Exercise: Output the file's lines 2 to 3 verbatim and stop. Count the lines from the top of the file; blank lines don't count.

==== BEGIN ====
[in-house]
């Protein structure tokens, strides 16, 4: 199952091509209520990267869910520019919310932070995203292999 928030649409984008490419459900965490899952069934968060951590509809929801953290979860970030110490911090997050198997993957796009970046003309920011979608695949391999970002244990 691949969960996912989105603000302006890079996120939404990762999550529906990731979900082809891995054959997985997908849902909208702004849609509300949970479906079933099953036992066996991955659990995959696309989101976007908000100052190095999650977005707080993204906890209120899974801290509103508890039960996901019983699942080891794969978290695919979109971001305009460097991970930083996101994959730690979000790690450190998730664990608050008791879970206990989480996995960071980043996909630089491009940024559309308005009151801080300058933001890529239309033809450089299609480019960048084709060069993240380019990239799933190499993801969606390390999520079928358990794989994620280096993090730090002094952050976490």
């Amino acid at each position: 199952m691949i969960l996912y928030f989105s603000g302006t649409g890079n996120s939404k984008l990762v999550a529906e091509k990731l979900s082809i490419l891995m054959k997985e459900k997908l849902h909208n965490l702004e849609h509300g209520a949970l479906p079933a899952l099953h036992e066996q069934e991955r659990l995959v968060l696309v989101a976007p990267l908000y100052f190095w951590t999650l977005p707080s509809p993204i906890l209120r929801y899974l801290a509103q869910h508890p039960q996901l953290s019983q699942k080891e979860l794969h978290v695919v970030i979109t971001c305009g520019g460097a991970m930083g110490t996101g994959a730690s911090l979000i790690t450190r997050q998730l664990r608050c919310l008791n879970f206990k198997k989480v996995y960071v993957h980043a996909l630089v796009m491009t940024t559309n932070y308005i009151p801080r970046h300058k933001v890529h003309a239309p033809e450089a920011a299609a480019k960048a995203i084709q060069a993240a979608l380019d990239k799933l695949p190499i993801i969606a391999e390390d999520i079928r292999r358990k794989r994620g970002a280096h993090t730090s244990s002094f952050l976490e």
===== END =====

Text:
């Protein structure tokens, strides 16, 4: 199952091509209520990267869910520019919310932070995203292999 928030649409984008490419459900965490899952069934968060951590509809929801953290979860970030110490911090997050198997993957796009970046003309920011979608695949391999970002244990 691949969960996912989105603000302006890079996120939404990762999550529906990731979900082809891995054959997985997908849902909208702004849609509300949970479906079933099953036992066996991955659990995959696309989101976007908000100052190095999650977005707080993204906890209120899974801290509103508890039960996901019983699942080891794969978290695919979109971001305009460097991970930083996101994959730690979000790690450190998730664990608050008791879970206990989480996995960071980043996909630089491009940024559309308005009151801080300058933001890529239309033809450089299609480019960048084709060069993240380019990239799933190499993801969606390390999520079928358990794989994620280096993090730090002094952050976490």
């Amino acid at each position: 199952m691949i969960l996912y928030f989105s603000g302006t649409g890079n996120s939404k984008l990762v999550a529906e091509k990731l979900s082809i490419l891995m054959k997985e459900k997908l849902h909208n965490l702004e849609h509300g209520a949970l479906p079933a899952l099953h036992e066996q069934e991955r659990l995959v968060l696309v989101a976007p990267l908000y100052f190095w951590t999650l977005p707080s509809p993204i906890l209120r929801y899974l801290a509103q869910h508890p039960q996901l953290s019983q699942k080891e979860l794969h978290v695919v970030i979109t971001c305009g520019g460097a991970m930083g110490t996101g994959a730690s911090l979000i790690t450190r997050q998730l664990r608050c919310l008791n879970f206990k198997k989480v996995y960071v993957h980043a996909l630089v796009m491009t940024t559309n932070y308005i009151p801080r970046h300058k933001v890529h003309a239309p033809e450089a920011a299609a480019k960048a995203i084709q060069a993240a979608l380019d990239k799933l695949p190499i993801i969606a391999e390390d999520i079928r292999r358990k794989r994620g970002a280096h993090t730090s244990s002094f952050l976490e």